Where inadequate provision has been made

Will Disputes & Deceased Estate Litigation

It can happen that sometimes proper provision has not been made for a person.

This might arise because the Will of a deceased person fails to make that provision. Alternatively, where there was no Will, there is a statutory formula that sets out how a deceased person’s estate is to be distributed, and it can happen that that formula might fail to make proper provision for a person in all the circumstances.

In either situation, the Victorian Supreme Court can make orders altering a Will, or varying the statutory formula, so that that proper provision for a person is in fact made. These types of claims are known as “Part IV claims” and as “testator’s family maintenance claims”.

At McNab, McNab & Starke we handle many such cases every year, whether acting for the claimant or for the estate in defending such claims.

Claimants might be a spouse, domestic partner or child of the deceased. The list of eligible claimants is more extensive than that and we can discuss that with you if you have a query.




The issues are:

  • Whether the deceased had an obligation to make provision for the applicant;
  • If there was such an obligation, then whether the Will (or if there is no Will whether the statutory scheme of distribution that would otherwise apply) made that provision; and
  • If there is inadequate provision, the Court needs to consider what would be adequate and proper provision in all the circumstances.

The legislation requires that the Court to take into account a number of factors in assessing all three of these issues.


The factors the Court will consider are:

  1. any family or other relationship between the deceased and the applicant, including the nature of the relationship and, where relevant, its length;
  2. any obligations or responsibilities of the deceased to the applicant, any other applicant and the beneficiaries of the estate;
  3. the size and nature of the estate and any charges and liabilities to which it is subject;
  4. the financial resources (including earning capacity) and the financial needs of the applicant, of any other applicant and of any beneficiaries of the estate at the time of the hearing and for the foreseeable future;
  5. any physical, mental or intellectual disability of any applicant or any beneficiary of the estate;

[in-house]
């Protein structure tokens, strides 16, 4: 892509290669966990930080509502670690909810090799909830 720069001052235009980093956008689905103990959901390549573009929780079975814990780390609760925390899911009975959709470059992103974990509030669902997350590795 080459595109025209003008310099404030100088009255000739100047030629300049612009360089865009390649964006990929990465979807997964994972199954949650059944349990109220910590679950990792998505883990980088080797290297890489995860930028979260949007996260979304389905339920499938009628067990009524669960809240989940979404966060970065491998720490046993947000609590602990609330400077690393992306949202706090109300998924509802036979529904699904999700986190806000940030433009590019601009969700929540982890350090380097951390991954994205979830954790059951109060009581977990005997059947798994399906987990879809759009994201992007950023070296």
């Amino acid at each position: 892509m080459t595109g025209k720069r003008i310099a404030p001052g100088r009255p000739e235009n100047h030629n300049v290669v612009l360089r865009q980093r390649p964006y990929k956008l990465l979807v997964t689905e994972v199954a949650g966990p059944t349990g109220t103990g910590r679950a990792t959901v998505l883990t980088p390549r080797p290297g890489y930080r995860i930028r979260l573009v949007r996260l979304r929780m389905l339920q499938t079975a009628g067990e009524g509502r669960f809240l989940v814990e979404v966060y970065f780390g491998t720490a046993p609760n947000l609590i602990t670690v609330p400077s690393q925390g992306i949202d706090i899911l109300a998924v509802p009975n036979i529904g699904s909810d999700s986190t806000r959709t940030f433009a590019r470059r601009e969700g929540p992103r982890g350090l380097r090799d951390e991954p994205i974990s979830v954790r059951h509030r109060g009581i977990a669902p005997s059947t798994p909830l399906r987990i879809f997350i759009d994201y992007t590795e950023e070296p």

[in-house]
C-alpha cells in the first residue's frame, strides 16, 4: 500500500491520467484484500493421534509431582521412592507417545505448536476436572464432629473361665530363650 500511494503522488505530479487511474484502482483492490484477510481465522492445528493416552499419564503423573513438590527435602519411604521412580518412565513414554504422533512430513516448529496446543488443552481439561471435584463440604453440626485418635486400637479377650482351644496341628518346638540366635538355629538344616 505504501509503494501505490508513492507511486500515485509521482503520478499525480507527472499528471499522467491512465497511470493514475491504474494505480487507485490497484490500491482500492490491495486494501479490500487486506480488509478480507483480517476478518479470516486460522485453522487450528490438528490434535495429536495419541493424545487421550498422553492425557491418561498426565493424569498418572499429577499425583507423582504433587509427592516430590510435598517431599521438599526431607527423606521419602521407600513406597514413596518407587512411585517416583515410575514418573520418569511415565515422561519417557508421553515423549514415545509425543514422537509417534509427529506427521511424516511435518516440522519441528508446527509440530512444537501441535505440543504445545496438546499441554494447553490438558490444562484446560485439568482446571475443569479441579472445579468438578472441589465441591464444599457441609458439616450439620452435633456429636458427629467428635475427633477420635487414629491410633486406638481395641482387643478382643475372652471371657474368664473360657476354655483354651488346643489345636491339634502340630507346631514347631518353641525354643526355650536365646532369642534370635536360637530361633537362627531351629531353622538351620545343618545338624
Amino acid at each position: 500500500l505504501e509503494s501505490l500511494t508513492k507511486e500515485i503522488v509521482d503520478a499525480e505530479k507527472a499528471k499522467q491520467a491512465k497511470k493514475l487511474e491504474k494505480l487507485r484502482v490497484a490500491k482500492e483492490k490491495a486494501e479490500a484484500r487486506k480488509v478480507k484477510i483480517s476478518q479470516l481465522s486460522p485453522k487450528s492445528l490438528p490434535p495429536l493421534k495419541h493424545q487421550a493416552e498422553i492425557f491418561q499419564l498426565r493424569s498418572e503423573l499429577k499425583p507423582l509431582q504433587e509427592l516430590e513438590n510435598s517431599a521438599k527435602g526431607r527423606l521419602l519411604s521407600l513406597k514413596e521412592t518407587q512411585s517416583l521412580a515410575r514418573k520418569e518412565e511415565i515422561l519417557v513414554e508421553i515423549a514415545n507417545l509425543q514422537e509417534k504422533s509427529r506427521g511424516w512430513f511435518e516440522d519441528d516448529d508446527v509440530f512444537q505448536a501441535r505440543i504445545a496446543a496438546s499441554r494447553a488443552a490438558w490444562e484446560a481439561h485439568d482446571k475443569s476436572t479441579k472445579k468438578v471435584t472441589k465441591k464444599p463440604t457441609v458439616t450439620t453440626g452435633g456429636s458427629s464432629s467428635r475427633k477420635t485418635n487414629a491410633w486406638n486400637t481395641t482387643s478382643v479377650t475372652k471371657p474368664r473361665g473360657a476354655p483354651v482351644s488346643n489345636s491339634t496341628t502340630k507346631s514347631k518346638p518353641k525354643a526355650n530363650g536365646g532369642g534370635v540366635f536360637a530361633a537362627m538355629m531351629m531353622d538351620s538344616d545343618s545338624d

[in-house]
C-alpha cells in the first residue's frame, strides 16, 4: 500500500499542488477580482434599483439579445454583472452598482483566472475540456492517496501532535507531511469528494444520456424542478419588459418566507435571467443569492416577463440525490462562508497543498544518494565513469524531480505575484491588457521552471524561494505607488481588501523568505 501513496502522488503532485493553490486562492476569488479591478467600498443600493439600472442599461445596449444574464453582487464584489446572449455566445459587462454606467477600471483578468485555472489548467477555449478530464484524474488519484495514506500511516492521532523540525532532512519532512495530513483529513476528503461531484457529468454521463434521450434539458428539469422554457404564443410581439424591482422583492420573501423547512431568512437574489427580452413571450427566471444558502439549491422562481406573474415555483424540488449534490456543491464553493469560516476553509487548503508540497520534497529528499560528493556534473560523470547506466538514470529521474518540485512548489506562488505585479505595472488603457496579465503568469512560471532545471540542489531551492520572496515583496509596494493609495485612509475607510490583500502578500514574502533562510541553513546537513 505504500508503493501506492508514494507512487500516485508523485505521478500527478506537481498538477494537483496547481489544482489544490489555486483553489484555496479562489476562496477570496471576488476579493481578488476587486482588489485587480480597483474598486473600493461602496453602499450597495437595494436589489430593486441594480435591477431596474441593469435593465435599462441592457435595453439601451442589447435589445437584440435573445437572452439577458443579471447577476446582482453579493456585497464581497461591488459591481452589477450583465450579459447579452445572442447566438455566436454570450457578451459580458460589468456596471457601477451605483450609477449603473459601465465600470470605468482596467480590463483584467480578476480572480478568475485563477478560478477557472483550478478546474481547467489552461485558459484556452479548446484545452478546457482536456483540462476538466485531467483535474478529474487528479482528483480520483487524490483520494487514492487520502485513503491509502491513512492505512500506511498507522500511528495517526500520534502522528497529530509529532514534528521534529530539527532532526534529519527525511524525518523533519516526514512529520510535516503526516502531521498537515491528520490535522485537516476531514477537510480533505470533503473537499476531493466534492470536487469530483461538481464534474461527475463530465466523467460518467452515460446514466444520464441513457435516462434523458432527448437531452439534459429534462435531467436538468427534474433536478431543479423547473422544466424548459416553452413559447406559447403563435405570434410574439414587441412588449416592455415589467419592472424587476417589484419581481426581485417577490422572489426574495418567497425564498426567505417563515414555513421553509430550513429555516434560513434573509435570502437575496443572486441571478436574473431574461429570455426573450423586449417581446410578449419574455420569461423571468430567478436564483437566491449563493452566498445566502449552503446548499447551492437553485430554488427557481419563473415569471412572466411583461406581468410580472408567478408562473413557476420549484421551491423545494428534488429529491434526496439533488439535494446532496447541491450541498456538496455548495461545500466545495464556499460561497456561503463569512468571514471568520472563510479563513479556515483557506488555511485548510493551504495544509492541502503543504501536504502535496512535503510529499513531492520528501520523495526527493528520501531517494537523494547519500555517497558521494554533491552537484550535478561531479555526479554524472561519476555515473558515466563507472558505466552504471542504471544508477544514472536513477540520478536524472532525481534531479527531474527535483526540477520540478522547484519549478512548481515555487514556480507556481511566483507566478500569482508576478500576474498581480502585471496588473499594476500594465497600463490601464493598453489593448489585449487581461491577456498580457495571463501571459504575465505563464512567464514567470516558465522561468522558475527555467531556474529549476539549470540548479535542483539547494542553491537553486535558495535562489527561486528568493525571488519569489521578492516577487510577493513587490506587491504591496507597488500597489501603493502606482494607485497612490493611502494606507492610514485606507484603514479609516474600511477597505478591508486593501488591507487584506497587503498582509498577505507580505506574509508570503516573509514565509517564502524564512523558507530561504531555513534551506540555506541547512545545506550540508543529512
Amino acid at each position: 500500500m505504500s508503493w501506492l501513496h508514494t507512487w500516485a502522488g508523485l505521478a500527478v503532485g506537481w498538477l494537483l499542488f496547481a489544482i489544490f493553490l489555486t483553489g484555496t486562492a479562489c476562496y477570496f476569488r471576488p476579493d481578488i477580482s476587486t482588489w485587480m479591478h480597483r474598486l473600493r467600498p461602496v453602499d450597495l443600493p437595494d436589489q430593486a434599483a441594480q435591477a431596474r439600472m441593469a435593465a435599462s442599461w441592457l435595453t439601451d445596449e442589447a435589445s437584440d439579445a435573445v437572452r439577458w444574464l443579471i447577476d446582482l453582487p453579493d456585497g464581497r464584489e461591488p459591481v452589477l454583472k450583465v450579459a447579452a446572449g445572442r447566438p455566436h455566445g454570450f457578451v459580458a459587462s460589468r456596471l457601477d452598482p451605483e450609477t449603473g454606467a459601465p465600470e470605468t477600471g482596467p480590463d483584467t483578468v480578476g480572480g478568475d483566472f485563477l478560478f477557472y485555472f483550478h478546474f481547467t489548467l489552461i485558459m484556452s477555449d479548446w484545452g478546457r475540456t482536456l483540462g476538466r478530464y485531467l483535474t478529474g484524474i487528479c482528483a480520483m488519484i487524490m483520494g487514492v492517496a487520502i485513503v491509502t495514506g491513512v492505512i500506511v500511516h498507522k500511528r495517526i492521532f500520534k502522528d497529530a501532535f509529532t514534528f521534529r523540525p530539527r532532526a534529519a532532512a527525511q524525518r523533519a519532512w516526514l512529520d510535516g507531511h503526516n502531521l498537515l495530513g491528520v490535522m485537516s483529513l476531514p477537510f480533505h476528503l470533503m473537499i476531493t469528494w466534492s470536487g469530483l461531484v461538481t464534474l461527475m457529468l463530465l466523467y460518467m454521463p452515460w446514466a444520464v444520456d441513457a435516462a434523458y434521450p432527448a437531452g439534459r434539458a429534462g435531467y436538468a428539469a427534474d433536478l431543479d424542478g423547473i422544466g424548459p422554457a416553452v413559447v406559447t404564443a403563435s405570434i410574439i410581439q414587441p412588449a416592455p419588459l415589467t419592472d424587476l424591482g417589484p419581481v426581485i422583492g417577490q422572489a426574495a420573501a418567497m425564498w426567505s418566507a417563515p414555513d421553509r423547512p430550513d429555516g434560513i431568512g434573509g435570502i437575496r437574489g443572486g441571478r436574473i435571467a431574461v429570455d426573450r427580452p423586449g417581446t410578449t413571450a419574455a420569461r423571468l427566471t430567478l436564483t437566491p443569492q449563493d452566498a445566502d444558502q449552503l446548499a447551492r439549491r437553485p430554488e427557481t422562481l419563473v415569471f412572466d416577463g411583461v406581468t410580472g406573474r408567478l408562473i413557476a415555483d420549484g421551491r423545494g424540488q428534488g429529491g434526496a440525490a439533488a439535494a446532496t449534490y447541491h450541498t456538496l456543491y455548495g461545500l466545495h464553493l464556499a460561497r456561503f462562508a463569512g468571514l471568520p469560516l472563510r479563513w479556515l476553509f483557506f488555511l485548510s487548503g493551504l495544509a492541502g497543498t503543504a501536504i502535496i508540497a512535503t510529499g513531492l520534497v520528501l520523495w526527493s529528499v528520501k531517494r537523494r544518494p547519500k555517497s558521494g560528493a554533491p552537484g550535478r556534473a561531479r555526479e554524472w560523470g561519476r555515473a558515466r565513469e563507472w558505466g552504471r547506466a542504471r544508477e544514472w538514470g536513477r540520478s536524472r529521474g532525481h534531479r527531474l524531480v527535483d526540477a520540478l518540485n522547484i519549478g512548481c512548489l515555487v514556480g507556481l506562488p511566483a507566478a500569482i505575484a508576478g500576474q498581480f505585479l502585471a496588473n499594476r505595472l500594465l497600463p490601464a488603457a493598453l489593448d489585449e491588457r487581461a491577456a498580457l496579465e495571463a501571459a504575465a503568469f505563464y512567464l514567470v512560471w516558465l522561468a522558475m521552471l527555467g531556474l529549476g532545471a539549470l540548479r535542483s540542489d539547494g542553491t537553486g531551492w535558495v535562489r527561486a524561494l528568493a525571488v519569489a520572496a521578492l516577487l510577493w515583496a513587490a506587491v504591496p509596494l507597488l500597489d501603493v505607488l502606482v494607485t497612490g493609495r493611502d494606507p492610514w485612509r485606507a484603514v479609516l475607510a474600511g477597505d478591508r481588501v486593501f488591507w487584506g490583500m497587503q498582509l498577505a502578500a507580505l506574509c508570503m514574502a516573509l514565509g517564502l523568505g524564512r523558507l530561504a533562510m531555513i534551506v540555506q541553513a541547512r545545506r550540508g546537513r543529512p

6. the age of the applicant;
  7. any contribution (not for adequate consideration) of the applicant to building up the estate or to the welfare of the deceased or the family of the deceased;
  8. any benefits previously given by the deceased to any applicant or to any beneficiary;
  9. whether the applicant was being maintained by the deceased before that person’s death either wholly or partly and, where the court considers it relevant, the extent to which and on the basis upon which the deceased had assumed that responsibility;
  10. the liability of any other person to maintain the applicant;
  11. the character and conduct of the applicant or any other person; and
  12. any other matter the Court considers relevant.

No two estates will ever have the same factual mix.

A Part IV claim can only affect those assets that are part of the estate of the person who has died. There are some assets that do not form part of the estate, the entitlement to which is governed by matters outside of the Will or intestate scheme of distribution. Thus there may be alternatives open to seek provision from these assets independently from a Part IV claim.

At McNab, McNab & Starke we can help you with this important area of law.

It is important to remember that each State of Australia has its own laws and, whilst the laws of many States are similar, this website only details the law of Victoria regarding the making of testator’s family maintenance claims.

We can help

We will respond within the next business day. You can also call 03 9670 9691.